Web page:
Depression and Somatization Are Associated With Increased Postprandial Symptoms in Patients With Irritable Bowel Syndrome

Gastroenterology. 2016 Apr;150(4):866-74. doi: 10.1053/j.gastro.2015.11.010. Epub 2015 Nov 18.

Abstract

Background & aims: Patients with irritable bowel syndrome (IBS) have increased postprandial symptom responses and more psychosocial morbidities than healthy individuals. However, the relationship between psychosocial status and postprandial symptom responses in patients with IBS is unclear. We investigated this relationship in a prospective study of patients with IBS.

Methods: A total of 193 IBS patients, diagnosed according to Rome II (n = 126) or Rome III (n = 67) criteria, consumed a standard breakfast (540 kcal: 36% fat, 15% proteins, 49% carbohydrates, and 8.9 g fiber). They completed visual analogue scales assessing the severity of 5 gastrointestinal symptoms (abdominal pain, bloating, nausea, gas, and fullness) before breakfast and every 30 minutes, up to 240 minutes after eating. All patients completed validated self-report questionnaires for their current levels of anxiety and depression; patients diagnosed based on Rome II criteria also completed a somatization questionnaire. The relationship between these variables and the course of gastrointestinal symptom scores over time was analyzed using linear mixed models, controlling for comorbid functional dyspepsia.

Results: We observed a main effect of anxiety levels on fullness and bloating (P < .04), and of depression levels on abdominal pain (P = .007), reflecting a general upward shift of the entire symptom curve. Depression-by-time interactions were seen for nausea and gas (P < .03). Somatization levels had a main effect on all 5 symptoms (P < .0001), independent of anxiety and depression. We observed somatization-by-time interaction effects for bloating (P = .005), and nausea (P = .02), and a nonsignificant trend was found for pain (P = .054), reflecting a steeper early postprandial increase in symptoms among subjects with higher levels of somatization.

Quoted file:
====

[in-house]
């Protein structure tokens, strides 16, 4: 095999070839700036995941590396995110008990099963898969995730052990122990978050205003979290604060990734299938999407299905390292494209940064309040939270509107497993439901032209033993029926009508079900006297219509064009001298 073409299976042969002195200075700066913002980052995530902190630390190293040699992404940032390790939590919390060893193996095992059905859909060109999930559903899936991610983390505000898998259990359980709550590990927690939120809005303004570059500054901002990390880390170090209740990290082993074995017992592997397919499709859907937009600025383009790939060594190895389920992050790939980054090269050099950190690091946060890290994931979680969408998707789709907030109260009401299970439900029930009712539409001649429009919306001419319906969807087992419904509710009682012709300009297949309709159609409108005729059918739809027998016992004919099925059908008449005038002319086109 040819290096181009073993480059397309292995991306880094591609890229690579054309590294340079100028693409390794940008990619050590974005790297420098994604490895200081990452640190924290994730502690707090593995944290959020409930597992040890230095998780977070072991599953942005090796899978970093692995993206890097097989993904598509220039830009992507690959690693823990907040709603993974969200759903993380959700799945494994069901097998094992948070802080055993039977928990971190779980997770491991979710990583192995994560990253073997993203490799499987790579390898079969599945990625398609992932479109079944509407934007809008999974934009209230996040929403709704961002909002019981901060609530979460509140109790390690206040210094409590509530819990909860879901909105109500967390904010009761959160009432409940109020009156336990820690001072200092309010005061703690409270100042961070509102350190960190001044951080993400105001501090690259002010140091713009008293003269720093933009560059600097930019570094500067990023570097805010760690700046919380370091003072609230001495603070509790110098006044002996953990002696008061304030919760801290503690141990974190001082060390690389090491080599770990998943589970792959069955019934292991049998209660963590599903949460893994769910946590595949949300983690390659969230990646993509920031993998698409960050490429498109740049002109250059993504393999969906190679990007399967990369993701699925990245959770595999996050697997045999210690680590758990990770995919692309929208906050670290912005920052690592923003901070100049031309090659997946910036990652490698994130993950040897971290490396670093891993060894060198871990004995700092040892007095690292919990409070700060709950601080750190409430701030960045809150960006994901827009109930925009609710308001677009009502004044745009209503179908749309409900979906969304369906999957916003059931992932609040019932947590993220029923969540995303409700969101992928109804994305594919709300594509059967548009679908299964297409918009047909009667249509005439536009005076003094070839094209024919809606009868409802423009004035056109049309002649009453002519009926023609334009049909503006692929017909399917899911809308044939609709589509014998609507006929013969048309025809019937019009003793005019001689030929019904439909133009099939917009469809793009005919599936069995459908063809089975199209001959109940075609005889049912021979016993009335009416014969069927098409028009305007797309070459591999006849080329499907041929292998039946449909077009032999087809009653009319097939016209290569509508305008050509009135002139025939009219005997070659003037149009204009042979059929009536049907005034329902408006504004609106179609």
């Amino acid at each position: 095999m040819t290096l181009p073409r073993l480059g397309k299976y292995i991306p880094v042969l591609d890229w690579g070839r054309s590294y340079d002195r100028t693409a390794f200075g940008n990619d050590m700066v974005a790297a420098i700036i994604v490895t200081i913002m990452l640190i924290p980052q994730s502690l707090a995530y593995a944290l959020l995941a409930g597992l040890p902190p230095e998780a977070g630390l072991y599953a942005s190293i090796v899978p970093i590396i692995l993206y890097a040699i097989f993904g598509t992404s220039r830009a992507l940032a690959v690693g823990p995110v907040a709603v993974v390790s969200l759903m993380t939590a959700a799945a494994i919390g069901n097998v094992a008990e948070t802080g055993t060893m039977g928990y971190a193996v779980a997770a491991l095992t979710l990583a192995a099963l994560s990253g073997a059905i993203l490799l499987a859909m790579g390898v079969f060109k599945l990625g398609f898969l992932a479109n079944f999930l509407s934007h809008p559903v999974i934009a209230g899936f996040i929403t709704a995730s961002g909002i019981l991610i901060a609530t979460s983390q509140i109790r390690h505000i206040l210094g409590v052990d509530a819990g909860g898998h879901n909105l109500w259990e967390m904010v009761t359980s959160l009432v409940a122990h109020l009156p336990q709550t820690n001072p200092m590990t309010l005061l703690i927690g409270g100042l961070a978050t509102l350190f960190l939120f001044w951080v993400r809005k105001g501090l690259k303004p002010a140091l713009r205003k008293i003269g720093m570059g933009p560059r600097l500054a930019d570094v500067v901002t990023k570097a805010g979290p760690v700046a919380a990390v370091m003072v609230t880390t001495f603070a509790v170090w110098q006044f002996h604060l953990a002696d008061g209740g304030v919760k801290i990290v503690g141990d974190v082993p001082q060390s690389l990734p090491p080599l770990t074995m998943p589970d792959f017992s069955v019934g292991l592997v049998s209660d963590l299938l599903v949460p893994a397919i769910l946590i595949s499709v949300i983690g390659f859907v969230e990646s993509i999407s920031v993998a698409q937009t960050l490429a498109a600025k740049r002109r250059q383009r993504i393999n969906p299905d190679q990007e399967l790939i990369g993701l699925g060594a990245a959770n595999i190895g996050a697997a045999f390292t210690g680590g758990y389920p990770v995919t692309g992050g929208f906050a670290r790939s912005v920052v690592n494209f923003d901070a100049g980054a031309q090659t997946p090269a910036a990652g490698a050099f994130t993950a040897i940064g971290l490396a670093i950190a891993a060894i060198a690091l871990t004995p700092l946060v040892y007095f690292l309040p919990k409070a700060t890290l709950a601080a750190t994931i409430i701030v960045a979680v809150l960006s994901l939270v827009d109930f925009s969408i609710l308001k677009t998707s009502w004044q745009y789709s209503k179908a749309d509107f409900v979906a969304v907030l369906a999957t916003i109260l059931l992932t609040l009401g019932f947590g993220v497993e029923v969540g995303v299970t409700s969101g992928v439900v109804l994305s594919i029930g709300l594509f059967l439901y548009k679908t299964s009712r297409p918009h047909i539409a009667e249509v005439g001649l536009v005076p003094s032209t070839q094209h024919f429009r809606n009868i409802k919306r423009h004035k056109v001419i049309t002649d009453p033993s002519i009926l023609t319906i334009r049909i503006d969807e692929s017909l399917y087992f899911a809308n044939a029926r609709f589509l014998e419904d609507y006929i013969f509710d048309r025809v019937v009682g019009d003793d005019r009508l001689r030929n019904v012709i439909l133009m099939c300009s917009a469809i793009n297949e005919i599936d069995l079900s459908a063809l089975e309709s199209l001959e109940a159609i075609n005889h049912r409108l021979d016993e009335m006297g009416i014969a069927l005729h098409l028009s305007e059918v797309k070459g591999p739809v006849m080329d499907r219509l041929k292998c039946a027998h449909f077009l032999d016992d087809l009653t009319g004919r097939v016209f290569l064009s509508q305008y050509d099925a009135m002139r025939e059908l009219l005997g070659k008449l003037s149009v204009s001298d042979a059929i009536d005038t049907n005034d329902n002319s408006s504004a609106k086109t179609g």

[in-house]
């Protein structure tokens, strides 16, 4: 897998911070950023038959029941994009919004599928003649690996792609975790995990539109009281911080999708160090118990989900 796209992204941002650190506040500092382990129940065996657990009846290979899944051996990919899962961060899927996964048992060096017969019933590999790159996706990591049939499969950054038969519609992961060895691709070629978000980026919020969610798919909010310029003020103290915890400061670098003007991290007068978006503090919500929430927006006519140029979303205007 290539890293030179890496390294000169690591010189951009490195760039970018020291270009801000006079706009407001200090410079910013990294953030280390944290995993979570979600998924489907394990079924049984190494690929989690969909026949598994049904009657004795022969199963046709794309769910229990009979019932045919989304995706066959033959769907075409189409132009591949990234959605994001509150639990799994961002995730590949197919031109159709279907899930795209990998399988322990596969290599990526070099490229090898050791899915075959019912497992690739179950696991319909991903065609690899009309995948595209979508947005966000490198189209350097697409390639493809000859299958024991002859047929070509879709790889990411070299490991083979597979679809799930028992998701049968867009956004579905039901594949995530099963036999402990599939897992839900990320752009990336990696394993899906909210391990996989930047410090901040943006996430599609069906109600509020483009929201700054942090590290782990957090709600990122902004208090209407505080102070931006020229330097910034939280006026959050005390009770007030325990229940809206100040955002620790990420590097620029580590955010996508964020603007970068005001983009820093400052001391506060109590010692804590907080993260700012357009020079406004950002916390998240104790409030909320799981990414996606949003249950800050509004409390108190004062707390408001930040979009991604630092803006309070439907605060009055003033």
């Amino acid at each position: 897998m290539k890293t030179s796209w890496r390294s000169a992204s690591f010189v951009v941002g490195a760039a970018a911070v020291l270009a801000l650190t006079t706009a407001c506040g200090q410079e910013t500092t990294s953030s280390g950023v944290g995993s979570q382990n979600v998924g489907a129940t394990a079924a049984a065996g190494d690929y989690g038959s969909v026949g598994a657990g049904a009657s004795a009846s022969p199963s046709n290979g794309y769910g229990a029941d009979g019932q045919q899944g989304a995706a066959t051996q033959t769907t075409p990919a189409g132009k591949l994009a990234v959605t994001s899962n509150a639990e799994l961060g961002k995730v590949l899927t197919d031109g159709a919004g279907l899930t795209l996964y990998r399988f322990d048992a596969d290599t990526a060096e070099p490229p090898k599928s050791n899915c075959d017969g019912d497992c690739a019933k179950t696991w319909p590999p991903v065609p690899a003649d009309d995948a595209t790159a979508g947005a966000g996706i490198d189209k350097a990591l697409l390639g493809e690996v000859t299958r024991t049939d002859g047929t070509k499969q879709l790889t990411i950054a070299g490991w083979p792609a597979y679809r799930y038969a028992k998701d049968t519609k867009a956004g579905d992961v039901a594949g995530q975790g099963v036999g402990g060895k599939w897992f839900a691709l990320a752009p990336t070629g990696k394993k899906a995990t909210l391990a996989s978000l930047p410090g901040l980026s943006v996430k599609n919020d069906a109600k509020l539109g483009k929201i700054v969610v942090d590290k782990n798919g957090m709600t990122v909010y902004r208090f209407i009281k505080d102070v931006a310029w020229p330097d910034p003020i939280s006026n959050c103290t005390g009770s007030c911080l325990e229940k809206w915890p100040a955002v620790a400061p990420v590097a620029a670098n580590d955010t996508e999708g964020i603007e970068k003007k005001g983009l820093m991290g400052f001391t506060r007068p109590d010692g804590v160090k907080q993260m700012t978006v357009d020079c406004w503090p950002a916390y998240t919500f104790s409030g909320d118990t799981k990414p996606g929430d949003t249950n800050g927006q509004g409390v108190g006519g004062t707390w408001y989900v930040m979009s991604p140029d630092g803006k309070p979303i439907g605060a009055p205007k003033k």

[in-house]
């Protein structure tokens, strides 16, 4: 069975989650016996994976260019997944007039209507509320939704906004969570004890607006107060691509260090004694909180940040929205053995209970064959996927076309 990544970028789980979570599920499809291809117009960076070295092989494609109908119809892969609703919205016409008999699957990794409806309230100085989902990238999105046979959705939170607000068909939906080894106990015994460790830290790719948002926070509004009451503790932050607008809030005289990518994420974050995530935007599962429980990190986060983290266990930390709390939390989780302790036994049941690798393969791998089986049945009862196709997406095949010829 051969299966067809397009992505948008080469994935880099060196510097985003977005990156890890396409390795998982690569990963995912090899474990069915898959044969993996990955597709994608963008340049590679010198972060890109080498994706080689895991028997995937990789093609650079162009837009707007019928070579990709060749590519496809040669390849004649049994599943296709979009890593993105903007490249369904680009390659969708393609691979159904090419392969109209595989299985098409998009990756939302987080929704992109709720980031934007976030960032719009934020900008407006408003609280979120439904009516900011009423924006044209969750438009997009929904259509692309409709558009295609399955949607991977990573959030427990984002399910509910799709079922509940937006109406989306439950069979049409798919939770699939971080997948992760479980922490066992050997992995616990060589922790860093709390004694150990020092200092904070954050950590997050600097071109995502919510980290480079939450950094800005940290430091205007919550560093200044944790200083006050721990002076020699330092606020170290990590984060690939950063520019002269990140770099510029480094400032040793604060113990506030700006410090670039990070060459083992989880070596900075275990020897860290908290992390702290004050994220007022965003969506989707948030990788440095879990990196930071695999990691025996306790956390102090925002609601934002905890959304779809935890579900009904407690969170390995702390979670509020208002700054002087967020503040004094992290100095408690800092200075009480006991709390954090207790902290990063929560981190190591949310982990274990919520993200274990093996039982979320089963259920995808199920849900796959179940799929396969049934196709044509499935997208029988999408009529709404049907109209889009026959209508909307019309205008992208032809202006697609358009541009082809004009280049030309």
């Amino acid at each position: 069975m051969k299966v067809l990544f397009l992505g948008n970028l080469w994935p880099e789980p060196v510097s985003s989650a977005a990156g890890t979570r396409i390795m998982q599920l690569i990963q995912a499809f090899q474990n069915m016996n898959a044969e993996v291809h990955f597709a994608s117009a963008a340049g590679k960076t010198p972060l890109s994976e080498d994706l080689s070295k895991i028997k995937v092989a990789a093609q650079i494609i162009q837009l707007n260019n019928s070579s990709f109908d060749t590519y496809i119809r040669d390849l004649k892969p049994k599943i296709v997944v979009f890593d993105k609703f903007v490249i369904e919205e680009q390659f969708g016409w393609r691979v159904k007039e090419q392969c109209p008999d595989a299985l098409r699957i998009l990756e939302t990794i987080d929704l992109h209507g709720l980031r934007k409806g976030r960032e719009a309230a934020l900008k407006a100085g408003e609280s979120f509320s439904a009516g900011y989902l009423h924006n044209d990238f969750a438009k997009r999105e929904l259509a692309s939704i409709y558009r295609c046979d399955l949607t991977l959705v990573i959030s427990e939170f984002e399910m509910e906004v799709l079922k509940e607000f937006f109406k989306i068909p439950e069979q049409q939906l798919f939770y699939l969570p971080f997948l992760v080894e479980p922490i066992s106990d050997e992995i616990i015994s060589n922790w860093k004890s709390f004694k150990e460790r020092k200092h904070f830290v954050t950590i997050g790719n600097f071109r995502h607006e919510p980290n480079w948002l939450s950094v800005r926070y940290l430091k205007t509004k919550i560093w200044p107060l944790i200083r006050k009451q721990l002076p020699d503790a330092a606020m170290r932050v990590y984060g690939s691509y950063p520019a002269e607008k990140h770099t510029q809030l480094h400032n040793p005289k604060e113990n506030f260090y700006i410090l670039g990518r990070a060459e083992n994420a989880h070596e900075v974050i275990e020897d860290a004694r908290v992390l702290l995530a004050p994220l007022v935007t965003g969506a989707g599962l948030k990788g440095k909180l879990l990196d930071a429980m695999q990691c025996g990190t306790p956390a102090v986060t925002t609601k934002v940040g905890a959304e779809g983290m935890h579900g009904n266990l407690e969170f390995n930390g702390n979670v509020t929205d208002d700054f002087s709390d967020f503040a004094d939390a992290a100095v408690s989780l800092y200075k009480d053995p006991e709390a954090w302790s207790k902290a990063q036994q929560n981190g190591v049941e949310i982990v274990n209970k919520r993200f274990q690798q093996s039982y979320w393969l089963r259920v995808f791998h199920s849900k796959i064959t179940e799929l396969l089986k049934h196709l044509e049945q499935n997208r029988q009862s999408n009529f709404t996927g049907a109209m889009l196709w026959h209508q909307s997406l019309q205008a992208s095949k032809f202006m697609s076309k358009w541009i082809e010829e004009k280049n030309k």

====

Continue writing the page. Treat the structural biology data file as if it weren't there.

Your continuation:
Conclusions: Based on a prospective study of patients with IBS, psychosocial morbidities are associated with increased levels of gastrointestinal symptoms in general. Depression and somatization levels are associated specifically with increased postprandial symptoms.

Keywords: Discomfort; Nervous System; Psychiatric; Psychologic Factors.

Publication types

  • Research Support, Non-U.S. Gov't

MeSH terms

  • Abdominal Pain / epidemiology
  • Abdominal Pain / psychology
  • Adult
  • Anxiety / diagnosis
  • Anxiety / epidemiology
  • Anxiety / psychology*
  • Breakfast
  • Comorbidity
  • Cross-Sectional Studies
  • Depression / diagnosis
  • Depression / epidemiology
  • Depression / psychology*
  • Female
  • Flatulence / epidemiology
  • Flatulence / psychology
  • Humans
  • Irritable Bowel Syndrome / diagnosis
  • Irritable Bowel Syndrome / epidemiology
  • Irritable Bowel Syndrome / psychology*
  • Linear Models
  • Male
  • Nausea / epidemiology
  • Nausea / psychology
  • Pain Measurement
  • Postprandial Period*
  • Prospective Studies
  • Risk Factors
  • Severity of Illness Index
  • Somatoform Disorders / diagnosis
  • Somatoform Disorders / epidemiology
  • Somatoform Disorders / psychology*
  • Surveys and Questionnaires
  • Sweden / epidemiology
  • Time Factors